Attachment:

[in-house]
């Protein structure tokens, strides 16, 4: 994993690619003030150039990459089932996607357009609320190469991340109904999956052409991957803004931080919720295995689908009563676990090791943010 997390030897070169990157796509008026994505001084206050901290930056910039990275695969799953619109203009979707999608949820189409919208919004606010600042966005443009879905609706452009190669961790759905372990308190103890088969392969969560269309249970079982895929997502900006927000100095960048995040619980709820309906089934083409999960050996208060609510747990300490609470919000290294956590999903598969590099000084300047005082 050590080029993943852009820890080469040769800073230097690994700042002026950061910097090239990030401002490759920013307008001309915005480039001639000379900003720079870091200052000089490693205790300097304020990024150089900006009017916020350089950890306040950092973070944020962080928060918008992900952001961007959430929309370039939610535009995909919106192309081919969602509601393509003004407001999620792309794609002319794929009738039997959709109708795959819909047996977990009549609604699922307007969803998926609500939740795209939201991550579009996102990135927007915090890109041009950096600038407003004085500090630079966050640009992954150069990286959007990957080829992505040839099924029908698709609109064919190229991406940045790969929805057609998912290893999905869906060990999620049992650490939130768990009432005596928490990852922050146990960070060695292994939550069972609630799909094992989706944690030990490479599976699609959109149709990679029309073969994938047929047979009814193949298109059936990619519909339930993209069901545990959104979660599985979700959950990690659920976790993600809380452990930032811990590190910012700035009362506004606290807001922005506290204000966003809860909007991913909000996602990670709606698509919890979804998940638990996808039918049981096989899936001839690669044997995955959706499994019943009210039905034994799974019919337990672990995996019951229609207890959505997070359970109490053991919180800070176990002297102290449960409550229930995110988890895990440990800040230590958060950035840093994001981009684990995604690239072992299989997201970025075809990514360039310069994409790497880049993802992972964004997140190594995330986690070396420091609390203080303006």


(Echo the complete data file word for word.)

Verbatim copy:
[in-house]
């Protein structure tokens, strides 16, 4: 994993690619003030150039990459089932996607357009609320190469991340109904999956052409991957803004931080919720295995689908009563676990090791943010 997390030897070169990157796509008026994505001084206050901290930056910039990275695969799953619109203009979707999608949820189409919208919004606010600042966005443009879905609706452009190669961790759905372990308190103890088969392969969560269309249970079982895929997502900006927000100095960048995040619980709820309906089934083409999960050996208060609510747990300490609470919000290294956590999903598969590099000084300047005082 050590080029993943852009820890080469040769800073230097690994700042002026950061910097090239990030401002490759920013307008001309915005480039001639000379900003720079870091200052000089490693205790300097304020990024150089900006009017916020350089950890306040950092973070944020962080928060918008992900952001961007959430929309370039939610535009995909919106192309081919969602509601393509003004407001999620792309794609002319794929009738039997959709109708795959819909047996977990009549609604699922307007969803998926609500939740795209939201991550579009996102990135927007915090890109041009950096600038407003004085500090630079966050640009992954150069990286959007990957080829992505040839099924029908698709609109064919190229991406940045790969929805057609998912290893999905869906060990999620049992650490939130768990009432005596928490990852922050146990960070060695292994939550069972609630799909094992989706944690030990490479599976699609959109149709990679029309073969994938047929047979009814193949298109059936990619519909339930993209069901545990959104979660599985979700959950990690659920976790993600809380452990930032811990590190910012700035009362506004606290807001922005506290204000966003809860909007991913909000996602990670709606698509919890979804998940638990996808039918049981096989899936001839690669044997995955959706499994019943009210039905034994799974019919337990672990995996019951229609207890959505997070359970109490053991919180800070176990002297102290449960409550229930995110988890895990440990800040230590958060950035840093994001981009684990995604690239072992299989997201970025075809990514360039310069994409790497880049993802992972964004997140190594995330986690070396420091609390203080303006």